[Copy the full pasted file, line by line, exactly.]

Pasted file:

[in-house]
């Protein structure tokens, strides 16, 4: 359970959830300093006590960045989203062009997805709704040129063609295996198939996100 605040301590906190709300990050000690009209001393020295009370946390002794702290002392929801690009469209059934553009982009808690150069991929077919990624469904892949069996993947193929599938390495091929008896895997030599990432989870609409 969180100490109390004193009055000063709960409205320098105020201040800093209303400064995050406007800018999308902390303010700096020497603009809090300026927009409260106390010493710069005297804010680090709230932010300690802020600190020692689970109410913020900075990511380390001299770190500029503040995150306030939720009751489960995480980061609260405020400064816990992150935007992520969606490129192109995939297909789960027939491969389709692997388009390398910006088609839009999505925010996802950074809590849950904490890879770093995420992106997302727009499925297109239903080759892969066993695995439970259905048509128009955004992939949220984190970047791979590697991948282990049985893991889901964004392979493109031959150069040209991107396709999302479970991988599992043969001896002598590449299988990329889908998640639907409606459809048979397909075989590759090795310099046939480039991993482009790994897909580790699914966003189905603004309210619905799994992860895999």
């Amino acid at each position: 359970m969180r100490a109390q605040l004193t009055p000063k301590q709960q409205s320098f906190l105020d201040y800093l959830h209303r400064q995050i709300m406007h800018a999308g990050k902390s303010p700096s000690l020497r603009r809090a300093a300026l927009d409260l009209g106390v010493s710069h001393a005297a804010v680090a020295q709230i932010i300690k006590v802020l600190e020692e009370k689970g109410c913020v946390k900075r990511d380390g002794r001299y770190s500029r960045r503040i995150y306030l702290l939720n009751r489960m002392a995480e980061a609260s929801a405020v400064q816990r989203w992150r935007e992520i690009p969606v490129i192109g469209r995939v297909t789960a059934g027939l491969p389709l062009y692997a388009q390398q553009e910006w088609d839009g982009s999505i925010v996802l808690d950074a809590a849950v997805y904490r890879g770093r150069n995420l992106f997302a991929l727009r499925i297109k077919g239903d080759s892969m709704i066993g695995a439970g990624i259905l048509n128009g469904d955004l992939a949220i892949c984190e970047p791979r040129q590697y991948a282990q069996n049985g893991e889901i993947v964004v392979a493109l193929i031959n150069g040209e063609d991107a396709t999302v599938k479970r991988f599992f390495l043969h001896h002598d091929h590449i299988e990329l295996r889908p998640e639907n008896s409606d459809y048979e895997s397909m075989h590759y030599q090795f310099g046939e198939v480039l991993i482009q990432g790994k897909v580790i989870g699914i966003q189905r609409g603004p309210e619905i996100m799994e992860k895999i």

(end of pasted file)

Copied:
[in-house]
């Protein structure tokens, strides 16, 4: 359970959830300093006590960045989203062009997805709704040129063609295996198939996100 605040301590906190709300990050000690009209001393020295009370946390002794702290002392929801690009469209059934553009982009808690150069991929077919990624469904892949069996993947193929599938390495091929008896895997030599990432989870609409 969180100490109390004193009055000063709960409205320098105020201040800093209303400064995050406007800018999308902390303010700096020497603009809090300026927009409260106390010493710069005297804010680090709230932010300690802020600190020692689970109410913020900075990511380390001299770190500029503040995150306030939720009751489960995480980061609260405020400064816990992150935007992520969606490129192109995939297909789960027939491969389709692997388009390398910006088609839009999505925010996802950074809590849950904490890879770093995420992106997302727009499925297109239903080759892969066993695995439970259905048509128009955004992939949220984190970047791979590697991948282990049985893991889901964004392979493109031959150069040209991107396709999302479970991988599992043969001896002598590449299988990329889908998640639907409606459809048979397909075989590759090795310099046939480039991993482009790994897909580790699914966003189905603004309210619905799994992860895999």
């Amino acid at each position: 359970m969180r100490a109390q605040l004193t009055p000063k301590q709960q409205s320098f906190l105020d201040y800093l959830h209303r400064q995050i709300m406007h800018a999308g990050k902390s303010p700096s000690l020497r603009r809090a300093a300026l927009d409260l009209g106390v010493s710069h001393a005297a804010v680090a020295q709230i932010i300690k006590v802020l600190e020692e009370k689970g109410c913020v946390k900075r990511d380390g002794r001299y770190s500029r960045r503040i995150y306030l702290l939720n009751r489960m002392a995480e980061a609260s929801a405020v400064q816990r989203w992150r935007e992520i690009p969606v490129i192109g469209r995939v297909t789960a059934g027939l491969p389709l062009y692997a388009q390398q553009e910006w088609d839009g982009s999505i925010v996802l808690d950074a809590a849950v997805y904490r890879g770093r150069n995420l992106f997302a991929l727009r499925i297109k077919g239903d080759s892969m709704i066993g695995a439970g990624i259905l048509n128009g469904d955004l992939a949220i892949c984190e970047p791979r040129q590697y991948a282990q069996n049985g893991e889901i993947v964004v392979a493109l193929i031959n150069g040209e063609d991107a396709t999302v599938k479970r991988f599992f390495l043969h001896h002598d091929h590449i299988e990329l295996r889908p998640e639907n008896s409606d459809y048979e895997s397909m075989h590759y030599q090795f310099g046939e198939v480039l991993i482009q990432g790994k897909v580790i989870g699914i966003q189905r609409g603004p309210e619905i996100m799994e992860k895999i």